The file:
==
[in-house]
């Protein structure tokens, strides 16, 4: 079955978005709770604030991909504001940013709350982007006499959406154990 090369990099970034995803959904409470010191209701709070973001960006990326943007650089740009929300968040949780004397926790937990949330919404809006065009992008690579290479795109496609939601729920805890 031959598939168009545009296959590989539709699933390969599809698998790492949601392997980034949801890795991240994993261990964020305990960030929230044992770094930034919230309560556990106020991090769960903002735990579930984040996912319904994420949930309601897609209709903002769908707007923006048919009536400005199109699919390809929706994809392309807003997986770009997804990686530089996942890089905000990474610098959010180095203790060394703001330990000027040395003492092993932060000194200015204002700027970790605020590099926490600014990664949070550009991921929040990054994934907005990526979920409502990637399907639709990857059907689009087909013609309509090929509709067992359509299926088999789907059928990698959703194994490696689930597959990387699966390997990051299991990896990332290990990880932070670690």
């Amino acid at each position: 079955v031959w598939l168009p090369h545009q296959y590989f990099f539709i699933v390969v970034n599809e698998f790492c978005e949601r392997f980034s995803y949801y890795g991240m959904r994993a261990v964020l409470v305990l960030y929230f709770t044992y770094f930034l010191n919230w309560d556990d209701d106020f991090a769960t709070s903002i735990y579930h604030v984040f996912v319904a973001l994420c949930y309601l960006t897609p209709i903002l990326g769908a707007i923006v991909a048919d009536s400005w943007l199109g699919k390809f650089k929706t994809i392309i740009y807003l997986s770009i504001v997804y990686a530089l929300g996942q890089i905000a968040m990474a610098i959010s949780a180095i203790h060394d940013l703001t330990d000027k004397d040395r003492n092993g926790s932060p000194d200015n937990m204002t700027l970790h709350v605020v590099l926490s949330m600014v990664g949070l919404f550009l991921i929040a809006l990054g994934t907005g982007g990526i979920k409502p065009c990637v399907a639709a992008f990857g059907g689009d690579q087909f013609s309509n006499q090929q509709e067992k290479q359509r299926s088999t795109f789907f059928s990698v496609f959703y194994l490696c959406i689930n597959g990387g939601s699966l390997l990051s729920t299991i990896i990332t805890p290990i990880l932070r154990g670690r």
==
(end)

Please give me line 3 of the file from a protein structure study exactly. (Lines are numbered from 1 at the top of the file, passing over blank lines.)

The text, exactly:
């Amino acid at each position: 079955v031959w598939l168009p090369h545009q296959y590989f990099f539709i699933v390969v970034n599809e698998f790492c978005e949601r392997f980034s995803y949801y890795g991240m959904r994993a261990v964020l409470v305990l960030y929230f709770t044992y770094f930034l010191n919230w309560d556990d209701d106020f991090a769960t709070s903002i735990y579930h604030v984040f996912v319904a973001l994420c949930y309601l960006t897609p209709i903002l990326g769908a707007i923006v991909a048919d009536s400005w943007l199109g699919k390809f650089k929706t994809i392309i740009y807003l997986s770009i504001v997804y990686a530089l929300g996942q890089i905000a968040m990474a610098i959010s949780a180095i203790h060394d940013l703001t330990d000027k004397d040395r003492n092993g926790s932060p000194d200015n937990m204002t700027l970790h709350v605020v590099l926490s949330m600014v990664g949070l919404f550009l991921i929040a809006l990054g994934t907005g982007g990526i979920k409502p065009c990637v399907a639709a992008f990857g059907g689009d690579q087909f013609s309509n006499q090929q509709e067992k290479q359509r299926s088999t795109f789907f059928s990698v496609f959703y194994l490696c959406i689930n597959g990387g939601s699966l390997l990051s729920t299991i990896i990332t805890p290990i990880l932070r154990g670690r």